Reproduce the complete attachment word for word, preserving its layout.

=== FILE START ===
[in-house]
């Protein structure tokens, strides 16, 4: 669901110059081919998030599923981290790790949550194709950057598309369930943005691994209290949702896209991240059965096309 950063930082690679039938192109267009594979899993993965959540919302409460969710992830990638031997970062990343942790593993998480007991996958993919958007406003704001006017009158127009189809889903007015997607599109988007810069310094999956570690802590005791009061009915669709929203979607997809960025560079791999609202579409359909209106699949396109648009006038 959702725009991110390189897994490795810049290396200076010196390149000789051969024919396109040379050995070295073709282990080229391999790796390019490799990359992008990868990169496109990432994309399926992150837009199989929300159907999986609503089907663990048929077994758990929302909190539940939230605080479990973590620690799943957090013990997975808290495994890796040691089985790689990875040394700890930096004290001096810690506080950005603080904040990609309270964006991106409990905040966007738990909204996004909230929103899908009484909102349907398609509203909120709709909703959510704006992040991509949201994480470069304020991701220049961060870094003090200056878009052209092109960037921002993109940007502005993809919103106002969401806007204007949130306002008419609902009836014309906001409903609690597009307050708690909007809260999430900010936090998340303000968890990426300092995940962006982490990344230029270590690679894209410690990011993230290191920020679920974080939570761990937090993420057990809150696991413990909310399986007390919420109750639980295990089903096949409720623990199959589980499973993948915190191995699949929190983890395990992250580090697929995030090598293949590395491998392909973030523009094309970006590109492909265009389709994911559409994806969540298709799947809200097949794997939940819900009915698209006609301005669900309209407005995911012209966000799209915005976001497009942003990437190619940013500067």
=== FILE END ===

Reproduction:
[in-house]
């Protein structure tokens, strides 16, 4: 669901110059081919998030599923981290790790949550194709950057598309369930943005691994209290949702896209991240059965096309 950063930082690679039938192109267009594979899993993965959540919302409460969710992830990638031997970062990343942790593993998480007991996958993919958007406003704001006017009158127009189809889903007015997607599109988007810069310094999956570690802590005791009061009915669709929203979607997809960025560079791999609202579409359909209106699949396109648009006038 959702725009991110390189897994490795810049290396200076010196390149000789051969024919396109040379050995070295073709282990080229391999790796390019490799990359992008990868990169496109990432994309399926992150837009199989929300159907999986609503089907663990048929077994758990929302909190539940939230605080479990973590620690799943957090013990997975808290495994890796040691089985790689990875040394700890930096004290001096810690506080950005603080904040990609309270964006991106409990905040966007738990909204996004909230929103899908009484909102349907398609509203909120709709909703959510704006992040991509949201994480470069304020991701220049961060870094003090200056878009052209092109960037921002993109940007502005993809919103106002969401806007204007949130306002008419609902009836014309906001409903609690597009307050708690909007809260999430900010936090998340303000968890990426300092995940962006982490990344230029270590690679894209410690990011993230290191920020679920974080939570761990937090993420057990809150696991413990909310399986007390919420109750639980295990089903096949409720623990199959589980499973993948915190191995699949929190983890395990992250580090697929995030090598293949590395491998392909973030523009094309970006590109492909265009389709994911559409994806969540298709799947809200097949794997939940819900009915698209006609301005669900309209407005995911012209966000799209915005976001497009942003990437190619940013500067």